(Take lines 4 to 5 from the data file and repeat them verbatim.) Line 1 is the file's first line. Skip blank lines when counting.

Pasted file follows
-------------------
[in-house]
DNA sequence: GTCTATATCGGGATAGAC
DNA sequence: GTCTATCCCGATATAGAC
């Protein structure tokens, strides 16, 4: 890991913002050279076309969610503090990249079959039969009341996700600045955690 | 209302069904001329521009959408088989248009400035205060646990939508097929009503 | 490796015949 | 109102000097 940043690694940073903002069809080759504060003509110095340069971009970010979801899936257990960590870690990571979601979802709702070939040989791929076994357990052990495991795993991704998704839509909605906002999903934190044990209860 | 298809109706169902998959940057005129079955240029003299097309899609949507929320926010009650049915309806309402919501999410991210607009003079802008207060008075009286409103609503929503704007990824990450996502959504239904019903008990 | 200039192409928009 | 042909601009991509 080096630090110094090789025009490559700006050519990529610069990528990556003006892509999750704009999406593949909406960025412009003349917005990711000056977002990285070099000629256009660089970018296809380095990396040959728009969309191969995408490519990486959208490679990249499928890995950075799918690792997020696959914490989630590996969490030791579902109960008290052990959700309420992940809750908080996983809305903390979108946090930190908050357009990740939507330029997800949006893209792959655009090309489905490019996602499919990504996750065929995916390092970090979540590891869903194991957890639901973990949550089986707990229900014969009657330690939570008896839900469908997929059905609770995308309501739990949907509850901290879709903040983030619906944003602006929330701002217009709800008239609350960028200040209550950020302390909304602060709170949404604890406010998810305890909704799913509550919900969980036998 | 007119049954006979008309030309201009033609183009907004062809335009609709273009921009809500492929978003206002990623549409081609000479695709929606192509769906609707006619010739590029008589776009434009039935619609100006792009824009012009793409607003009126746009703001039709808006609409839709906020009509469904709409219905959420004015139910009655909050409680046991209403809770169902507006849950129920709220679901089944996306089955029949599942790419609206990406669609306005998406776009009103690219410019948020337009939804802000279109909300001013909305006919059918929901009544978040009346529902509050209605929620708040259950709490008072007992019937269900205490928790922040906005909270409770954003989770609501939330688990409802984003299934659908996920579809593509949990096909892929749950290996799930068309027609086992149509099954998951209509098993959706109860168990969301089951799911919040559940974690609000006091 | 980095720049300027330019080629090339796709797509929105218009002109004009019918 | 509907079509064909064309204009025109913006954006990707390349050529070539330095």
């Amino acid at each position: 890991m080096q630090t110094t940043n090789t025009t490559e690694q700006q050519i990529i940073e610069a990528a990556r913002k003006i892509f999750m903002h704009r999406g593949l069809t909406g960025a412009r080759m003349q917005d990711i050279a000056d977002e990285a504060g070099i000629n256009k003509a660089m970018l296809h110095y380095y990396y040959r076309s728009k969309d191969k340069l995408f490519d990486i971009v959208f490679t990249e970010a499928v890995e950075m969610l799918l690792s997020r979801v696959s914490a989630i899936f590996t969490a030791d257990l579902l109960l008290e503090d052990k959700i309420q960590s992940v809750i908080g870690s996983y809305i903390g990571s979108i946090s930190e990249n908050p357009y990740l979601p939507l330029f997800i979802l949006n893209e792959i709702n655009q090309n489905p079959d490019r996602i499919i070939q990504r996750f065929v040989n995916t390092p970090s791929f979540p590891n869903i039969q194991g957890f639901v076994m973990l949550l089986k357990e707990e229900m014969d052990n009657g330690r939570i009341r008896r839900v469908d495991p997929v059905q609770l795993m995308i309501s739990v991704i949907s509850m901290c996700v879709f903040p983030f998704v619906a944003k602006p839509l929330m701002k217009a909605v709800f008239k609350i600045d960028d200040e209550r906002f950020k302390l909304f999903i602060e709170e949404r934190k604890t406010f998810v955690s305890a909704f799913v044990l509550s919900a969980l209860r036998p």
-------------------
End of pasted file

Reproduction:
């Protein structure tokens, strides 16, 4: 890991913002050279076309969610503090990249079959039969009341996700600045955690 | 209302069904001329521009959408088989248009400035205060646990939508097929009503 | 490796015949 | 109102000097 940043690694940073903002069809080759504060003509110095340069971009970010979801899936257990960590870690990571979601979802709702070939040989791929076994357990052990495991795993991704998704839509909605906002999903934190044990209860 | 298809109706169902998959940057005129079955240029003299097309899609949507929320926010009650049915309806309402919501999410991210607009003079802008207060008075009286409103609503929503704007990824990450996502959504239904019903008990 | 200039192409928009 | 042909601009991509 080096630090110094090789025009490559700006050519990529610069990528990556003006892509999750704009999406593949909406960025412009003349917005990711000056977002990285070099000629256009660089970018296809380095990396040959728009969309191969995408490519990486959208490679990249499928890995950075799918690792997020696959914490989630590996969490030791579902109960008290052990959700309420992940809750908080996983809305903390979108946090930190908050357009990740939507330029997800949006893209792959655009090309489905490019996602499919990504996750065929995916390092970090979540590891869903194991957890639901973990949550089986707990229900014969009657330690939570008896839900469908997929059905609770995308309501739990949907509850901290879709903040983030619906944003602006929330701002217009709800008239609350960028200040209550950020302390909304602060709170949404604890406010998810305890909704799913509550919900969980036998 | 007119049954006979008309030309201009033609183009907004062809335009609709273009921009809500492929978003206002990623549409081609000479695709929606192509769906609707006619010739590029008589776009434009039935619609100006792009824009012009793409607003009126746009703001039709808006609409839709906020009509469904709409219905959420004015139910009655909050409680046991209403809770169902507006849950129920709220679901089944996306089955029949599942790419609206990406669609306005998406776009009103690219410019948020337009939804802000279109909300001013909305006919059918929901009544978040009346529902509050209605929620708040259950709490008072007992019937269900205490928790922040906005909270409770954003989770609501939330688990409802984003299934659908996920579809593509949990096909892929749950290996799930068309027609086992149509099954998951209509098993959706109860168990969301089951799911919040559940974690609000006091 | 980095720049300027330019080629090339796709797509929105218009002109004009019918 | 509907079509064909064309204009025109913006954006990707390349050529070539330095």
């Amino acid at each position: 890991m080096q630090t110094t940043n090789t025009t490559e690694q700006q050519i990529i940073e610069a990528a990556r913002k003006i892509f999750m903002h704009r999406g593949l069809t909406g960025a412009r080759m003349q917005d990711i050279a000056d977002e990285a504060g070099i000629n256009k003509a660089m970018l296809h110095y380095y990396y040959r076309s728009k969309d191969k340069l995408f490519d990486i971009v959208f490679t990249e970010a499928v890995e950075m969610l799918l690792s997020r979801v696959s914490a989630i899936f590996t969490a030791d257990l579902l109960l008290e503090d052990k959700i309420q960590s992940v809750i908080g870690s996983y809305i903390g990571s979108i946090s930190e990249n908050p357009y990740l979601p939507l330029f997800i979802l949006n893209e792959i709702n655009q090309n489905p079959d490019r996602i499919i070939q990504r996750f065929v040989n995916t390092p970090s791929f979540p590891n869903i039969q194991g957890f639901v076994m973990l949550l089986k357990e707990e229900m014969d052990n009657g330690r939570i009341r008896r839900v469908d495991p997929v059905q609770l795993m995308i309501s739990v991704i949907s509850m901290c996700v879709f903040p983030f998704v619906a944003k602006p839509l929330m701002k217009a909605v709800f008239k609350i600045d960028d200040e209550r906002f950020k302390l909304f999903i602060e709170e949404r934190k604890t406010f998810v955690s305890a909704f799913v044990l509550s919900a969980l209860r036998p």